The Central Council for Education plans to hold subcommittee discussions on the draft on Oct. 24 before determining a rough plan on Oct. 30 for its interim report on the proposed amendments, the sources said on Wednesday.
The draft is to review the current 1947 “education constitution,” which emphasizes individual self-esteem and independence of children.
The draft says Japan’s education should aim to foster “tough” Japanese. It also calls for a new basic education law that would address the importance of education at home, lifetime education, and social volunteer work, according to the sources.
The draft does not say anything about changing the law’s preamble, which sets out the Constitution’s antiwar stance, or anything about reviewing Japan’s ban on religious education in public schools. The panel has not reached a consensus, the sources said.
The ministry earlier said it hopes to submit a bill to the Diet in 2003 that would amend the law after receiving suggestions from the council.
On Nov. 26, 2001, Atsuko Toyama, minister of education, culture, sports, science and technology, asked the panel to recommend within a year whether it thought the law should be revised.
She told the council at that time to consider recommendations made in December 2000 by the National Commission on Educational Reform, a private advisory panel to then Prime Minister Yoshiro Mori.
Mori’s panel proposed revisions focusing on points such as scientific and technological advancement, international coexistence, environmental problems, family education, respect for traditional culture, religious education and the need for a basic education promotion plan.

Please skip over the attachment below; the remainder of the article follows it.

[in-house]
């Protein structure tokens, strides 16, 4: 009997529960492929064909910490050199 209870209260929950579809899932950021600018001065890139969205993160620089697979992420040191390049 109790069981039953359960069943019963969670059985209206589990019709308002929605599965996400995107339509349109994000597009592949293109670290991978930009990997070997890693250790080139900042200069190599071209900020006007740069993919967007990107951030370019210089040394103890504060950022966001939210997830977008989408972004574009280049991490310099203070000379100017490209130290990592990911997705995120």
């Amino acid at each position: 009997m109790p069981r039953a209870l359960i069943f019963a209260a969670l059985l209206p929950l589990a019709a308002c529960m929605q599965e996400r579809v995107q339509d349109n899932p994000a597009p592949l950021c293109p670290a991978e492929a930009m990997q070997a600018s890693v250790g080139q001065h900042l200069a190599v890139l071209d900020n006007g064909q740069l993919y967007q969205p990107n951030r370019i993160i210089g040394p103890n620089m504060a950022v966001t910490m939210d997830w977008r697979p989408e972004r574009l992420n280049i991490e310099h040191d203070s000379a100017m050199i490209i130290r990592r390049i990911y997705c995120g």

And from Thursday, October 10, 2002
Korean group protests grades for patriotism
FUKUOKA (Kyodo) A Korean citizens’ group here is protesting a report card used at local municipal elementary schools that includes an evaluation of students’ Japanese patriotism, group members said Wednesday.
Lee Bak Sung, a lawyer and director of Woori Sahwe, which means “our society” in Korean, said such an evaluation could lead to discrimination against students with foreign citizenship.
The group’s leader, Chong Gi Man, submitted a written demand Wednesday to Fukuoka City Hall that the item be eliminated from report cards.
The group has also called on the Fukuoka Prefecture bar association for help and has demanded that the municipal board of education eliminate the evaluation, according to Lee.
“Children using their ethnic (Korean) names will be subject to discrimination and prejudice. It sends a message to Korean residents of Japan and other foreigners that they should engage in studies as a Japanese,” Lee said.
There are some 500,000 Koreans with permanent residency status in Japan, including many who were forced to come to Japan to work as laborers during Japan’s 1910-1945 colonial rule of the Korean Peninsula, as well as their descendants.
The Fukuoka City Board of Education said the section was among four items deemed worthy of evaluation in the field of social sciences when a committee of principals compiled a draft report card for use in fiscal 2002, which began in April.
Among the 147 municipal elementary schools in Fukuoka, 69 use the report card for sixth-grade students, board officials said.
The item allows teachers to evaluate whether children “cherish Japan’s history and traditions and have feelings of love toward the country, as well as try to identify themselves as Japanese in this world which aims for peace.”
Mamoru Shibata, an official of the Fukuoka board of education, said the issue should be considered flexibly in the future.
Meanwhile, an official of the Education, Culture, Sports, Science and Technology Ministry suggested that the policy for handling foreign students is left to each school.
“The nation’s education will focus on educating its citizens, but we must also naturally respect the identities of Korean residents of Japan and other (foreigners),” the official said. “Each school needs to decide how to care for foreign children.”